Management Agreement With "Ginuwine" Abandoned

Reives v. Lumpkin, 08-CV-7797, NYLJ 1202716836270, at *1 (S.D.N.Y. decided Jan. 30, 2015).

Plaintiff's suit, claiming that the artist Ginuwine failed to make payments under a 1996 Management Agreement, was dismissed because the parties mutually abandoned the contract less than one year after after entering into the agreement.  The Court found that New York law applied, under which a contract is unenforceable where the parties have abandoned or ignored it.  "In such cases, a later cause of action for breach is typically barred, and will only lie where the agreement of the parties to terminate the contract expressly or impliedly reserved a later cause of action."  Here, the Court found as a matter of fact that Ginuwine had satisfied his burden of proof and sufficiently demonstrated that the parties mutually agreed to abandon the Management Agreement in late summer of 1996.  The Court further found that this abandonment precluded plaintiff's current action for breach as a matter of law.

Musicians Considered "Employees" For Tax Purposes

Matter of Columbia Artists Management LLC (Commissioner of Labor), 2013 NY Slip Op 06043 (3d Dep't Sep. 26, 2013).

A New York appellate court held that a music management company and tour promoter is liable for unemployment insurance contributions on its payments to musicians who perform on tour at the musical productions, even though the company considers the musicians "independent contractors."  Laborers/"loaders", however, are not considered employees.

Manager's Suit Against Band Not Stayed By Parallel State Proceeding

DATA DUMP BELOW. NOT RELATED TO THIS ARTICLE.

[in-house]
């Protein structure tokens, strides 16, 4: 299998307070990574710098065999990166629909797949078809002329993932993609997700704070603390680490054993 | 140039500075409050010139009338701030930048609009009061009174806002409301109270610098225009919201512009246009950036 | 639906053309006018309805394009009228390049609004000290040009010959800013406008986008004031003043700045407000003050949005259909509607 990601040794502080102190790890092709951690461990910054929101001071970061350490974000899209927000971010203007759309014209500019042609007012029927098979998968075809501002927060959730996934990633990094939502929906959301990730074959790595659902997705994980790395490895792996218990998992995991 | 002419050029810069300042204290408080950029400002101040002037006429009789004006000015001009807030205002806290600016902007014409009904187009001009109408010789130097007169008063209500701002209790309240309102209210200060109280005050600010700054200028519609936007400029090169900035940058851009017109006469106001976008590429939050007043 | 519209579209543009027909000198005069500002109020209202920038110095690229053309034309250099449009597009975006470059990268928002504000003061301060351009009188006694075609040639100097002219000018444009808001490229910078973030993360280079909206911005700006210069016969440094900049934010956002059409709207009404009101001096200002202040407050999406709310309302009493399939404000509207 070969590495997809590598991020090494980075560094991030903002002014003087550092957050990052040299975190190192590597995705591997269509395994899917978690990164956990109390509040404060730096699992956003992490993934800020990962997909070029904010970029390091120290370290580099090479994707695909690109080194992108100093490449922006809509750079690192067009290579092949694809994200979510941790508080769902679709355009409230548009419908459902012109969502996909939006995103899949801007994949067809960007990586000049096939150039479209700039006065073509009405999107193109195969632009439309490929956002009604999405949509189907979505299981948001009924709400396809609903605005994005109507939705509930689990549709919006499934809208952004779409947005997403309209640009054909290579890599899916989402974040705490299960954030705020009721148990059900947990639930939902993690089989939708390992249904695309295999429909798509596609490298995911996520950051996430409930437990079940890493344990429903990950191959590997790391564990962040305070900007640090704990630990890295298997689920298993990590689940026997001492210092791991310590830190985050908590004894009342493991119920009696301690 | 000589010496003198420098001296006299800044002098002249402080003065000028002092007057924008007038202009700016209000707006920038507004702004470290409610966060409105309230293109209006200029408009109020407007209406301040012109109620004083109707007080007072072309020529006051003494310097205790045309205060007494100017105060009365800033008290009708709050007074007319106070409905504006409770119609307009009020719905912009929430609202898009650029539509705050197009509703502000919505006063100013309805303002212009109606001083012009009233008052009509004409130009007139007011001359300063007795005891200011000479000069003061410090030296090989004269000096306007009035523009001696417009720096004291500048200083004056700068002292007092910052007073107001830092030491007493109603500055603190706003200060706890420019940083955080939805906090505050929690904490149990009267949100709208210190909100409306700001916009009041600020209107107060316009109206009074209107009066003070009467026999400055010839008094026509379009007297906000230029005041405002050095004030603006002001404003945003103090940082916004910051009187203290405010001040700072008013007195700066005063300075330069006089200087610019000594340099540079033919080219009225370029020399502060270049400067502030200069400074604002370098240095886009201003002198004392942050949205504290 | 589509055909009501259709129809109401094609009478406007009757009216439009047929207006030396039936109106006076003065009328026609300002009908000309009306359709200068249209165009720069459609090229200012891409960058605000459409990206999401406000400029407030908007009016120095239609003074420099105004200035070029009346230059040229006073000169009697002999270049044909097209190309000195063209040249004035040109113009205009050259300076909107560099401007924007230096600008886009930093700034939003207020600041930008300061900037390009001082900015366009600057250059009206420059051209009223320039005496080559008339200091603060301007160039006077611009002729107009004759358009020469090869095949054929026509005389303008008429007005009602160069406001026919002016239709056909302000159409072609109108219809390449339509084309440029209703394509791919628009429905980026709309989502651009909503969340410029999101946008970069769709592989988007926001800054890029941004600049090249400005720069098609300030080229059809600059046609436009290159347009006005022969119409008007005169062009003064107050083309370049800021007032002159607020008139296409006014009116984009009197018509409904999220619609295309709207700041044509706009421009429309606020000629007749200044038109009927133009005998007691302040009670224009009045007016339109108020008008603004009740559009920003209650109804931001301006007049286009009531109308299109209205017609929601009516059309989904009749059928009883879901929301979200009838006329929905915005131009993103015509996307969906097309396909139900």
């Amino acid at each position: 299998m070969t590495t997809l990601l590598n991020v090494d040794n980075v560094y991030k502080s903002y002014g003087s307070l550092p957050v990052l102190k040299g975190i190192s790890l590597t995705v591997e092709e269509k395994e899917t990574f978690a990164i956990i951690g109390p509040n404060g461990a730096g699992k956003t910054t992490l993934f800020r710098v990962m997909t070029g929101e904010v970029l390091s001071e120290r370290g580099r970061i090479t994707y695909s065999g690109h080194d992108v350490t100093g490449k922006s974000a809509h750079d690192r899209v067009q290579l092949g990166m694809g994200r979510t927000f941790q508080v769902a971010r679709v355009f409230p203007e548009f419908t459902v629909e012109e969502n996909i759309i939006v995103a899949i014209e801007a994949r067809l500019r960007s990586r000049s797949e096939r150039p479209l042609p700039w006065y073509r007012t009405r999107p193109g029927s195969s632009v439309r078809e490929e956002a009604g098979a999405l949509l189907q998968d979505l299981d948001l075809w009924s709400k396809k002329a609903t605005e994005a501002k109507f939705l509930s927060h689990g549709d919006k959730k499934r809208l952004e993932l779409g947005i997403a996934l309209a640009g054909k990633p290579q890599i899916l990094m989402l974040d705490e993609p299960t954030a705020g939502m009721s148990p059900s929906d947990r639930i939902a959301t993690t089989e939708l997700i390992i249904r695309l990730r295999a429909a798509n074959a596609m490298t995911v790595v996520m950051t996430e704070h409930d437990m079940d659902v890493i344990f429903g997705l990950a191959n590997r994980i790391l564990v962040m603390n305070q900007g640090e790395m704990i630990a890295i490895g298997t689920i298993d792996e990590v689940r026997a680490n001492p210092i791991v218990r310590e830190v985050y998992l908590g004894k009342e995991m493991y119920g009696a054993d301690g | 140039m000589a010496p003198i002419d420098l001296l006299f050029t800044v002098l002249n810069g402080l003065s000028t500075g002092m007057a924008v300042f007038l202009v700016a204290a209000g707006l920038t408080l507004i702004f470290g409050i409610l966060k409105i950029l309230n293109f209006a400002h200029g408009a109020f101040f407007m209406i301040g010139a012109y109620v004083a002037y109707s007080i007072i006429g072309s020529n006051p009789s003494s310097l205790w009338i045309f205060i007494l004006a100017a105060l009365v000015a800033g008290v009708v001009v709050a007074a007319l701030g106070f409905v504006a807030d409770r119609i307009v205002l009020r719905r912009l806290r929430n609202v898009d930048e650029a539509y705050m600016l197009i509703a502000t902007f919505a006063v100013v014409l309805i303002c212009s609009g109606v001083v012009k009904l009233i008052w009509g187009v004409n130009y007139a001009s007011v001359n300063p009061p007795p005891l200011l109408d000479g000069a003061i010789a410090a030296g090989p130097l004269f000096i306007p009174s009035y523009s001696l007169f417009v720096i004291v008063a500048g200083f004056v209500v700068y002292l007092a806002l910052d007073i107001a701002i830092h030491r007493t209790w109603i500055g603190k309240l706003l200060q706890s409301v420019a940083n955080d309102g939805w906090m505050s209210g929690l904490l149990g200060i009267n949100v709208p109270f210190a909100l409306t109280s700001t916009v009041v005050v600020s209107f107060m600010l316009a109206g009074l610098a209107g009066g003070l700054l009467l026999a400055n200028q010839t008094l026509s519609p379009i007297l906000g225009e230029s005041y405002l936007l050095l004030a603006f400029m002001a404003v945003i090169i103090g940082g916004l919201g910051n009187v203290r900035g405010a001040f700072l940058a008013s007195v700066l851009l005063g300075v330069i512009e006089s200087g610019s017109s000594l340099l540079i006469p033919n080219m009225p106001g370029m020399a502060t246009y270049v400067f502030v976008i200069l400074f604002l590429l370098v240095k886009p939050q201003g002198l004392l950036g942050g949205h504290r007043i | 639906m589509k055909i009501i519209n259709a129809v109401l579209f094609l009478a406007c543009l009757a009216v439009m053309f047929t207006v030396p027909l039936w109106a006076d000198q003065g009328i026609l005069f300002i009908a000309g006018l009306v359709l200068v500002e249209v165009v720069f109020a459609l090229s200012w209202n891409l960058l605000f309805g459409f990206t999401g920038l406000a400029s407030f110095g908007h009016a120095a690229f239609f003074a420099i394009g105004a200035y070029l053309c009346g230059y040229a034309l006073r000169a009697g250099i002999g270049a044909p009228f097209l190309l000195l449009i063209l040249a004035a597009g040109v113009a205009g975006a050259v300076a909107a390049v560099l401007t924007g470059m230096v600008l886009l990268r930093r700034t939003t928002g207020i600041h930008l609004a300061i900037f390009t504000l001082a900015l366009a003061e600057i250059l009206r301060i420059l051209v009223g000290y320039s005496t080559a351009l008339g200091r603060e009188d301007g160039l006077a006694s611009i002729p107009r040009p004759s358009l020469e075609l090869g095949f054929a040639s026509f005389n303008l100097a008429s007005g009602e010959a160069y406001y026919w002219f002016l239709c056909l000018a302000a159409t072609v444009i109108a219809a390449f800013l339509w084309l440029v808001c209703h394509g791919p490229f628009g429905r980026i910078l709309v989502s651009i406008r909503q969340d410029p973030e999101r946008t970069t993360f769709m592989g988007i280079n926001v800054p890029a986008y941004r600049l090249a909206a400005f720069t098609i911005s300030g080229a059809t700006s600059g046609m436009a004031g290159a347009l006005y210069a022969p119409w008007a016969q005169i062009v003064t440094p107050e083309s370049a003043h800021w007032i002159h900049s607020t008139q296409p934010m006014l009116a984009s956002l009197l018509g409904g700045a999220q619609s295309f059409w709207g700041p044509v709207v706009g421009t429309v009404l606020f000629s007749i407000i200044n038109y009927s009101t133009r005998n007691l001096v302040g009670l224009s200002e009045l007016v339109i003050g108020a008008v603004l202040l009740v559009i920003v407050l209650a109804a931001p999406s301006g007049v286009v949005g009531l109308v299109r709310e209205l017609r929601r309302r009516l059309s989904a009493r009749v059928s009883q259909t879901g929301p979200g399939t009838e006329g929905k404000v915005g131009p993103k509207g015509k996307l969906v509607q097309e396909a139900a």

Tramposch v. Winter, 10 Civ. 8286 (TPG), NYLJ 1202496374985, at *1 (SDNY, Decided May 25, 2011).

Plaintiff brought an action for breach of contract, unjust enrichment, etc. Plaintiff was the manager of the band "Red Jumpsuit Apparatus" until the band terminated the relationship in January 2010. According to plaintiff, prior to his termination, he and the band had a series of disputes regarding payment of commissions and repayment of loans made by plaintiff to the band. Defendants, members of the band, moved to stay the action pending resolution of a parallel proceeding brought by defendants against plaintiff in California. The Court denied the motion.

Plaintiff was not served with the complaint in the California state proceeding until AFTER he had commenced the Federal proceeding in New York (diversity jurisdiction). The Court found that there was no basis to abstain from hearing the federal case.

One Way Or Another

Blondie, and her label EMI Music NA (Chrysalis) sued in New York Supreme court for alleged breach of contract and tortious interference arising from a 1979 agreement between plaintiff and defendnats. Allegedly, Blondie misinterpreted the agreement and are not seeking to renegotiate and "extort concessions" from plaintiff.


According to a 1979 article in Rolling Stone, Leeds was Blondie's manager...but things must have soured. The article continues: "They are now engaged in the legal process of dissolving their relationship..." So what went wrong? Leeds' own claim to fame - Under his tutelage with Blondie, "When in the history of rock & roll music did somebody lay down $500,000 to buy the recording rights to a group that had sold fourteen records?"

And what is going on today, in 2007?

[Peter Leeds v. Deborah Harry; Christopher Stein; James Mollica; Clement Bozewski; EMI Music North America. Filed 12/4/2007 07-603978 ]